The present invention relates to sensor assemblies and methods of collecting data. More particularly, the present invention relates to assemblies and methods for obtaining operational data regarding a gas turbine engine.

Traditionally, data regarding the components of a gas turbine engine is gathered in a piecemeal fashion, before the engine is assembled for operation. Operating characteristics of the engine are estimated from pre-operational component data. A disadvantage of this approach is that these estimations may vary from actual values under operating conditions. However, it is desired to obtain operational data from a gas turbine engine in a fully operational state. An impediment to achieving such desired data collection is the difficulty in mounting a suitable sensor apparatus on a gas turbine engine in a manner that does not adversely affect engine operation. A sensor apparatus that adversely affects engine operation can lead to engine damage and can distort or otherwise affect the data collected. For example, cooling the sensor apparatus may disrupt cooling oil flows to bearings located adjacent to the data collection apparatus, which can undesirably affect engine performance as well as sensed engine data.

BRIEF SUMMARY OF THE INVENTION

A sensor assembly according to the present invention includes a telemetry module mounted at a rotor bearing compartment for sensing gas turbine engine operational parameters and a cooling system for cooling the telemetry module separate from a rotor bearing lubricant flow.

BRIEF DESCRIPTION OF THE DRAWINGS

FIG. 1 is a simplified schematic view of a portion of a gas turbine engine having a telemetry module assembly according to the present invention.

FIG. 2 is a cross-sectional view of a portion of the gas turbine engine and telemetry module assembly.

FIG. 3 is a cross-sectional view of a portion of the gas turbine engine assembly showing a modified bearing coolant jet.

FIG. 4 is a block diagram of the telemetry module assembly.

DETAILED DESCRIPTION

The present invention provides a telemetry module assembly and method for sensing gas turbine engine operational parameters. The telemetry module assembly permits engine data to be sensed while the gas turbine engine is in a substantially fully operational state. Sensed parameters can be transmitted to a data system for collection, storage, processing, etc. The telemetry module assembly is relatively easy to install in a gas turbine engine, and the installed, operational telemetry module assembly does not adversely affect engine operation. For instance, bearing oil supply can be maintained after the telemetry module is installed. Moreover, the assembly and method of the present invention also provides cooling of the telemetry module assembly using a gaseous nitrogen (GN2) coolant. Typically, the telemetry module assembly is installed on a gas turbine engine located in a laboratory or shop setting suitable for conducting bench testing, although the assembly can be used in other contexts as well.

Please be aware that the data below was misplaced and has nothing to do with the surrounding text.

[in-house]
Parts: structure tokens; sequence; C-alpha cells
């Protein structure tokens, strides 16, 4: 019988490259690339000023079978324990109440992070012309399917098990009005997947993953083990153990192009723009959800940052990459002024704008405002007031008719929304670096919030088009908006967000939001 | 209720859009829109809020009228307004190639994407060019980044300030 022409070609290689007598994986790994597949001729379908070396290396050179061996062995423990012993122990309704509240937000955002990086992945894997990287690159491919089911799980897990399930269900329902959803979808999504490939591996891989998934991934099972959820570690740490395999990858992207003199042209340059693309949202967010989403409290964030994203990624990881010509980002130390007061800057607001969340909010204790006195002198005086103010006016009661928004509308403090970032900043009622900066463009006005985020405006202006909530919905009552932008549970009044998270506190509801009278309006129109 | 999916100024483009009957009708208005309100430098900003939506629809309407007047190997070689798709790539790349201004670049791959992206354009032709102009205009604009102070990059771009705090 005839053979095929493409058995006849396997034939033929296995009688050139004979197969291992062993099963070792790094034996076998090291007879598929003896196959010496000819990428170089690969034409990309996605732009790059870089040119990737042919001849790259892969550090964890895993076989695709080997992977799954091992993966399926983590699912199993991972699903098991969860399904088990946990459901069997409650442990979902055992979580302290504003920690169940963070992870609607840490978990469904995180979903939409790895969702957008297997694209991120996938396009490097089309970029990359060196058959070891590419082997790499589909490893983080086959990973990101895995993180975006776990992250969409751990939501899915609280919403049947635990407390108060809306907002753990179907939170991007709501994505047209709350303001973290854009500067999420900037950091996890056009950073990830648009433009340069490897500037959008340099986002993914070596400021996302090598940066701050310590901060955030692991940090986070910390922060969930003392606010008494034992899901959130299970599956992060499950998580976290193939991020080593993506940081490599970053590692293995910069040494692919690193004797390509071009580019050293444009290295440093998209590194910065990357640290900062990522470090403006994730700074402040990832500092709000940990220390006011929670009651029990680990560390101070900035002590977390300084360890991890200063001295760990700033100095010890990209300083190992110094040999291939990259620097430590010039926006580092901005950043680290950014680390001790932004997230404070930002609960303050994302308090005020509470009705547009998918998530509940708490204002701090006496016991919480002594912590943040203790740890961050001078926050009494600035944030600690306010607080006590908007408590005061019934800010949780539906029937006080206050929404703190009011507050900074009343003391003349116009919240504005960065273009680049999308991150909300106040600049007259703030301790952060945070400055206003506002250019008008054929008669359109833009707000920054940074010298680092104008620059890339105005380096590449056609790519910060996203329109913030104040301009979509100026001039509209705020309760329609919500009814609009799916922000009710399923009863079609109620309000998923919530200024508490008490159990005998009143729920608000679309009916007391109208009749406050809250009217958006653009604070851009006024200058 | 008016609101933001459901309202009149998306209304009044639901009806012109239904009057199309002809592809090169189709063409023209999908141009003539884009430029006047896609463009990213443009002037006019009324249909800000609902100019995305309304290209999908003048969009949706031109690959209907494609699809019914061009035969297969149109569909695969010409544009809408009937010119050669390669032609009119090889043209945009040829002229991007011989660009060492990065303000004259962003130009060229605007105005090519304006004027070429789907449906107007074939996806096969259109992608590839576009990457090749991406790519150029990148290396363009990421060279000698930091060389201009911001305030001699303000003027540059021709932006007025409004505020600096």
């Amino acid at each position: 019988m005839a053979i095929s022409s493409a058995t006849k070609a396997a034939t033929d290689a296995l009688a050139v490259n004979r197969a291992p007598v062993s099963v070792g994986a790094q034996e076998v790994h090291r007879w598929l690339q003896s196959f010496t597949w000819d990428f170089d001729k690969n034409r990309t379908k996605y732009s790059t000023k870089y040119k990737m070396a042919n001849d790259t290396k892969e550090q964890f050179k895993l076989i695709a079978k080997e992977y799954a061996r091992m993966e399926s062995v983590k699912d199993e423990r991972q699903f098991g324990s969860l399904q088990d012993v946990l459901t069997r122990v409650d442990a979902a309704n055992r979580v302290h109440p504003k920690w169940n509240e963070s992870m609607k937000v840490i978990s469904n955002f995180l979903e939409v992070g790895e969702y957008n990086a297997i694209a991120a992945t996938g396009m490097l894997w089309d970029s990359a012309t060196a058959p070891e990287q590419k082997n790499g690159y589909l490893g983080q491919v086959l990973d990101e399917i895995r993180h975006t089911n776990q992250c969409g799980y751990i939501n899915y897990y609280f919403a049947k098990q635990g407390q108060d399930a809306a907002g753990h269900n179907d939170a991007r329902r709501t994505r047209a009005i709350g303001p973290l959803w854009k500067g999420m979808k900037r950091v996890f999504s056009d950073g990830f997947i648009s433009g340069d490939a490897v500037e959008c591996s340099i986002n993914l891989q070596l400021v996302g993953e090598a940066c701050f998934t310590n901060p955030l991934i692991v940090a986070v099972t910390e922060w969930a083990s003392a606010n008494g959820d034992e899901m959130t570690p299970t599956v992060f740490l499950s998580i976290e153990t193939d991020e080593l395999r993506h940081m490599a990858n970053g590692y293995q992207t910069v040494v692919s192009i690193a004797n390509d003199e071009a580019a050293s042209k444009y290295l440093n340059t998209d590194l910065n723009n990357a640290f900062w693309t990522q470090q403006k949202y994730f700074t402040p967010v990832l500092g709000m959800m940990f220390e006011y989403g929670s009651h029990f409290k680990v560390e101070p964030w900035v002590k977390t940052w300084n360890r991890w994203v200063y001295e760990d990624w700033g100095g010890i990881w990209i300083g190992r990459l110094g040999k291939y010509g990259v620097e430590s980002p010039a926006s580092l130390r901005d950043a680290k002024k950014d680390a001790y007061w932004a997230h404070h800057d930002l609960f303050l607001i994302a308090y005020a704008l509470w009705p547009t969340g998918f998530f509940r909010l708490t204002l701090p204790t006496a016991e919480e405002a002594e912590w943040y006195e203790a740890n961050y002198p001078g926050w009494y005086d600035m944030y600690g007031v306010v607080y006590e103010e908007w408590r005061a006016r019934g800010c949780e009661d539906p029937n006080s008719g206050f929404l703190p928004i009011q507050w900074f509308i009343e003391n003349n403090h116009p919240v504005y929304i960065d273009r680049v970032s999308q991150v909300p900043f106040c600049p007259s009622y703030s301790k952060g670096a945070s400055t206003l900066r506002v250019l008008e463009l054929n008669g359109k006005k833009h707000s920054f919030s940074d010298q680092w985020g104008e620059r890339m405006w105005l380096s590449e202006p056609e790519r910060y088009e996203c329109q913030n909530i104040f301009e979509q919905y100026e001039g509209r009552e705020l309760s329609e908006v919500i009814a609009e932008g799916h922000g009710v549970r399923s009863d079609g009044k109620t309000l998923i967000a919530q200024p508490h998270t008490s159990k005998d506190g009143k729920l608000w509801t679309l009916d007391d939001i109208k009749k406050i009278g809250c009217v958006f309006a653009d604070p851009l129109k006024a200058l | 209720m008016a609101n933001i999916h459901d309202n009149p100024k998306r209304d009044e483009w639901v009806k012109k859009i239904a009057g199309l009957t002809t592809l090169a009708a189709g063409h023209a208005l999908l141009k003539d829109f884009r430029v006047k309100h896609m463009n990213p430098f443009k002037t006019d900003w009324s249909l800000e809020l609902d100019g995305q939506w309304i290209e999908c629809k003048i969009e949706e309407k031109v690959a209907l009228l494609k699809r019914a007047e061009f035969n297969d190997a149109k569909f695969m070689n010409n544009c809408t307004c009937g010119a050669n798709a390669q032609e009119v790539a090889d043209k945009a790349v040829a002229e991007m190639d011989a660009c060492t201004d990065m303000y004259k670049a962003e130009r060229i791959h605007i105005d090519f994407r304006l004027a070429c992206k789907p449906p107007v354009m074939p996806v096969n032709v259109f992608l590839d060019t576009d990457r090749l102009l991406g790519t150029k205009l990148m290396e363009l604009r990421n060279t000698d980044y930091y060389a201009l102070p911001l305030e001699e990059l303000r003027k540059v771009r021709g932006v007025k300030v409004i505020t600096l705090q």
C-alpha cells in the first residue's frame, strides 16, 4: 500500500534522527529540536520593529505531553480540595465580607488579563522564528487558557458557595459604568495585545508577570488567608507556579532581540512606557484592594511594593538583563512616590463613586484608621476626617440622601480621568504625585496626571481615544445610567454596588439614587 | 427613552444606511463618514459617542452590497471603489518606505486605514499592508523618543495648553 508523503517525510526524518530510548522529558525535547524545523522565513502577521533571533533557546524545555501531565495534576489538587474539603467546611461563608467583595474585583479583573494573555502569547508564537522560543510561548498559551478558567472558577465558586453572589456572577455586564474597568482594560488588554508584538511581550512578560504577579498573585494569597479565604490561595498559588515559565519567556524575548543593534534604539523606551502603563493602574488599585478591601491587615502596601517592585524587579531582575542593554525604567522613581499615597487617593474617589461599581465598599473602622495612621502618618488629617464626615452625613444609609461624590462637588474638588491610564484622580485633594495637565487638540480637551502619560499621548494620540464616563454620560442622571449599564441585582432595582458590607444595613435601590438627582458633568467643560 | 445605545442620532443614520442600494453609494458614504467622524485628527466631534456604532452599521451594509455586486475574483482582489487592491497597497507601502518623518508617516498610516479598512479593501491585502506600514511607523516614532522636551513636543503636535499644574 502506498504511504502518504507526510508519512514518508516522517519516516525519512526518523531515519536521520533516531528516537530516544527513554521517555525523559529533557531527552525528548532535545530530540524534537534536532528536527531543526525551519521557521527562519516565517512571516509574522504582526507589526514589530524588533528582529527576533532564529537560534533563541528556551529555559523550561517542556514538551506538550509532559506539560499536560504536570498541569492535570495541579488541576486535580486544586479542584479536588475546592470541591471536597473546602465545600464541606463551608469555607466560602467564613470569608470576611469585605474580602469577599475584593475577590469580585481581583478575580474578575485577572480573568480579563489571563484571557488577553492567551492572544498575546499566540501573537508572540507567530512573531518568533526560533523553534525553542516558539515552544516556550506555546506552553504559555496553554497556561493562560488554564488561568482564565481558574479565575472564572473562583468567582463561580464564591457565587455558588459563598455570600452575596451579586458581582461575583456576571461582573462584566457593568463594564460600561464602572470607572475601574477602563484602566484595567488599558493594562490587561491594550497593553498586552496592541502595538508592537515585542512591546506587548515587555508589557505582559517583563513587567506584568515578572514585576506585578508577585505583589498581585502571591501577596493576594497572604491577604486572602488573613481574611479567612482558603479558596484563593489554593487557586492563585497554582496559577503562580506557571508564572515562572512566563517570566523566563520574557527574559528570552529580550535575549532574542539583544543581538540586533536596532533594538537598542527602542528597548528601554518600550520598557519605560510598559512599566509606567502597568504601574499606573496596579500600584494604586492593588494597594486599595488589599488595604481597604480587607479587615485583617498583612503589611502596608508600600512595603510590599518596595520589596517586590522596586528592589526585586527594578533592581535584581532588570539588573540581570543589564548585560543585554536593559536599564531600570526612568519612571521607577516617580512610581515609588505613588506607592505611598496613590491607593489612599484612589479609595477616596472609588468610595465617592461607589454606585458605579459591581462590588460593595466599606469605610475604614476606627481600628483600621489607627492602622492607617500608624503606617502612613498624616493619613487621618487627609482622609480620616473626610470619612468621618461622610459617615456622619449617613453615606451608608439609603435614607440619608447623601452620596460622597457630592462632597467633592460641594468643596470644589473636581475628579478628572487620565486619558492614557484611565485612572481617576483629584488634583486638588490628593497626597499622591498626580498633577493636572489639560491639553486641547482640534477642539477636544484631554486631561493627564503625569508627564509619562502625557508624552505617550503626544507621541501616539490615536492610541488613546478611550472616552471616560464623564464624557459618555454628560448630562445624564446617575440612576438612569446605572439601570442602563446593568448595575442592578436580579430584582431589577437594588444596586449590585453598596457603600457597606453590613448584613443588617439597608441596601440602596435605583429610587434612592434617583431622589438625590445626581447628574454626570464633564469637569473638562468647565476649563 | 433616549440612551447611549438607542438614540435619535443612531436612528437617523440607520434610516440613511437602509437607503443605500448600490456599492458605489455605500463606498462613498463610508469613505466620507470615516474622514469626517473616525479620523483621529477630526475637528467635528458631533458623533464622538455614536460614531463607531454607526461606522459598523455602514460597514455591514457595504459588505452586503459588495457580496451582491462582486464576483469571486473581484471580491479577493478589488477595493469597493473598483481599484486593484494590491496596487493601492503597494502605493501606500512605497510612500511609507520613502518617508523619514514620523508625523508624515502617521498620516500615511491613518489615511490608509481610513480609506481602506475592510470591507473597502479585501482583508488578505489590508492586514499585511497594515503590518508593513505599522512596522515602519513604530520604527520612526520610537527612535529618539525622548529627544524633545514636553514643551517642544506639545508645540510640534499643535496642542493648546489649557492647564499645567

FIG. 1 is a simplified schematic view of a portion of a gas turbine engine 100. The engine 100 can be, for example, a model CFM56-3 gas turbine engine commercially available from CFM International, Inc., Cincinnati, Ohio. The engine 100 includes a fan 102, a low pressure compressor assembly 104, a high pressure compressor assembly 106, a combustor assembly 108, a high pressure turbine assembly 110, a low pressure turbine assembly 112, and a rotor shaft assembly 114. The rotor shaft assembly 114 is aligned with an engine centerline CL. The engine 100 further includes a bearing assembly 116 (known in the art as a “#3 bearing”) that is located in a bearing compartment 118. Details of the bearing assembly 116 and the bearing compartment 118 are explained more fully below, with respect to FIG. 2. The engine 100 also includes other conventional components that may not be specifically shown in FIG. 1 for simplicity.

It should be noted that although only a portion of the engine 100 above the centerline CL is shown in FIG. 1, those skilled in the art will recognize that the portion of the engine below the centerline CL is similar. Moreover, the basic operation of gas-turbine engines is well-known in the art, and so further explanation is unnecessary for purposes of understanding the present invention.

FIG. 2 is an enlarged cross-sectional view of a portion of the gas turbine engine 100, showing how a telemetry module assembly can be installed or retrofitted on a commercially available gas turbine engine. As shown in FIG. 2, the bearing compartment 118 includes a bearing support 120, a bull gear 122, a forward nut 124 having a knife edge seal portion 126, and an aft nut 128. The bearing assembly 116 includes an outer race 116A and an inner race 116B. The inner race 116B of the bearing assembly 116 is axially fixed relative to the bull gear 122 for rotation therewith about the engine centerline CL. The bull gear 122 is in turn secured to a high pressure compressor (HPC) hub 114A for rotation therewith. The aft nut 128 axially secures the bearing assembly 116 to prevent movement in an aft direction relative to the rotor shaft assembly 114.